The Belt and Road Initiative: China's New Grand Strategy?

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    In 2013, Chinese president Xi Jinping unveiled major components of what has since become known as the Belt and Road Initiative (BRI). During an address to Nazarbayev University in the Kazakh capital, Astana, on September 7, Xi announced China's desire to "jointly build an 'economic belt' along the Silk Road" with Central Asian partners to "deepen cooperation and expand development in the Euro-Asia region."1 A month later, in an address to Indonesia's parliament, China's president encouraged Southeast Asian states to work with China to develop the 21st Century Maritime Silk Road. Subsequently, China has put more "meat" on the bones of such aspirational statements through the identification of six core "economic corridors" linking the Silk Road Economic Belt and the Maritime Silk Road; the establishment of supporting multilateral financial institutions, such as the Asian Infrastructure and Investment Bank (AIIB) and Silk Road Fund (SRF); and the publication of an official "blueprint" by the National Development and Reform Commission for the implementation of BRI.2 Beijing has also backed the initiative with a considerable financial commitment, earmarking $40 billion for the Silk Road Economic Belt, $25 billion for the Maritime Silk Road, $50 billion for the AIIB, and $40 billion for the SRF.3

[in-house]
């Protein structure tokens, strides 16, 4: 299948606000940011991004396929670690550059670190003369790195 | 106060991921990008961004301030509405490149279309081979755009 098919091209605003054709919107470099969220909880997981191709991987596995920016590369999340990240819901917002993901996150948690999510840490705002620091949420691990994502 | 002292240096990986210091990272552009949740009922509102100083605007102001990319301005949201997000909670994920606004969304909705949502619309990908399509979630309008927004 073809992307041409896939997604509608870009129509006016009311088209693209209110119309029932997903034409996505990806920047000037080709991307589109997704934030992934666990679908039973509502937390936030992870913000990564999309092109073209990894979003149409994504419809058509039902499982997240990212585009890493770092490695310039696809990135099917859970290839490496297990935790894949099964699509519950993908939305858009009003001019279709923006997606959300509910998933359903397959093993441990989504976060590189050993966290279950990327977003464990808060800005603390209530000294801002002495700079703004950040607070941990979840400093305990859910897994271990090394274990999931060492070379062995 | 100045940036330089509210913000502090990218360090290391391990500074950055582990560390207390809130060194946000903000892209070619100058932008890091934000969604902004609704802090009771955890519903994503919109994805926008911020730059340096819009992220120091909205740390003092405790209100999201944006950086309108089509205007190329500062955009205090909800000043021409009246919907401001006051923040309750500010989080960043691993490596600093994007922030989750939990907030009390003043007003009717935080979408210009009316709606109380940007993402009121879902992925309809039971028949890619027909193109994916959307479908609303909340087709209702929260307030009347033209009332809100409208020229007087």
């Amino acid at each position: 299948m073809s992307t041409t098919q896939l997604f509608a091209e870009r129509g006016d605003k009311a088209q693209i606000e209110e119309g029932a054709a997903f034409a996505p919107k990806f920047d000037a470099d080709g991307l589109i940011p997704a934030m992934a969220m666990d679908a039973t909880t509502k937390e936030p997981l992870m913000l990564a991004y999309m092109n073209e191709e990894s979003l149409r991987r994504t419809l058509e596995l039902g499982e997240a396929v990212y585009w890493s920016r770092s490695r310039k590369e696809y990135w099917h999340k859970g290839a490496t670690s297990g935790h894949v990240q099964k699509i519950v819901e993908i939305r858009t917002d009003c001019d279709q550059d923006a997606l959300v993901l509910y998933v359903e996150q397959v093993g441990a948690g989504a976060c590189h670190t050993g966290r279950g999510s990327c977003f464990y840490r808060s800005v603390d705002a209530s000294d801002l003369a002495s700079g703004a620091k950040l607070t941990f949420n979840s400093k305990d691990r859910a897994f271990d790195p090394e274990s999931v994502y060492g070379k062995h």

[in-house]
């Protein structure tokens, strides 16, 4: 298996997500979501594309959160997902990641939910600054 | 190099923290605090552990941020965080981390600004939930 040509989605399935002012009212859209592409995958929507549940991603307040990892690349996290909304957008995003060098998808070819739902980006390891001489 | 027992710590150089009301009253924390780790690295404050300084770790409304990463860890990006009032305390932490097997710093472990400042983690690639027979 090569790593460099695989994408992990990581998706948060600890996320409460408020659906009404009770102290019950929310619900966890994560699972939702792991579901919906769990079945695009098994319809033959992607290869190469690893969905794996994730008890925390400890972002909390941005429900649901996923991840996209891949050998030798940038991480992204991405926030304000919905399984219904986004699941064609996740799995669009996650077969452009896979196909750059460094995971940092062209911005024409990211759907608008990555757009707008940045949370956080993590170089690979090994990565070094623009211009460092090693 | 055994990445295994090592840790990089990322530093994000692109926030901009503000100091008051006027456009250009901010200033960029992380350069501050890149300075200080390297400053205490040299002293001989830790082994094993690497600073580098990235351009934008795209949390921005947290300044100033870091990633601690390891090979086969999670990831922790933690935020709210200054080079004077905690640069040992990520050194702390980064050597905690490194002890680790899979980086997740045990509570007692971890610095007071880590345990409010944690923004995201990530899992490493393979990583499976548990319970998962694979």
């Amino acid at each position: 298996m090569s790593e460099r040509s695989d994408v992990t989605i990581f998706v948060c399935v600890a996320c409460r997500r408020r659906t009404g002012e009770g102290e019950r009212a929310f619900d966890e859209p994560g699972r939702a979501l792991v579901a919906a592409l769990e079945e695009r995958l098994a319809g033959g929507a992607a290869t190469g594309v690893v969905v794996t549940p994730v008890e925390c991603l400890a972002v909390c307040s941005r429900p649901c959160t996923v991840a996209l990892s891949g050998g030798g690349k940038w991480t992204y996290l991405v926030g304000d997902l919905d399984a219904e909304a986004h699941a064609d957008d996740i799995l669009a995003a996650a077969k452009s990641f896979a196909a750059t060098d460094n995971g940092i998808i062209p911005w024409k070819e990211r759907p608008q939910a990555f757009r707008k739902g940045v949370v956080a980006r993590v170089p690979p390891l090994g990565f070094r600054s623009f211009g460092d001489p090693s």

Original languageEnglish
    Pages (from-to)71-79
    JournalAsia Policy
    Publication statusPublished - 2017


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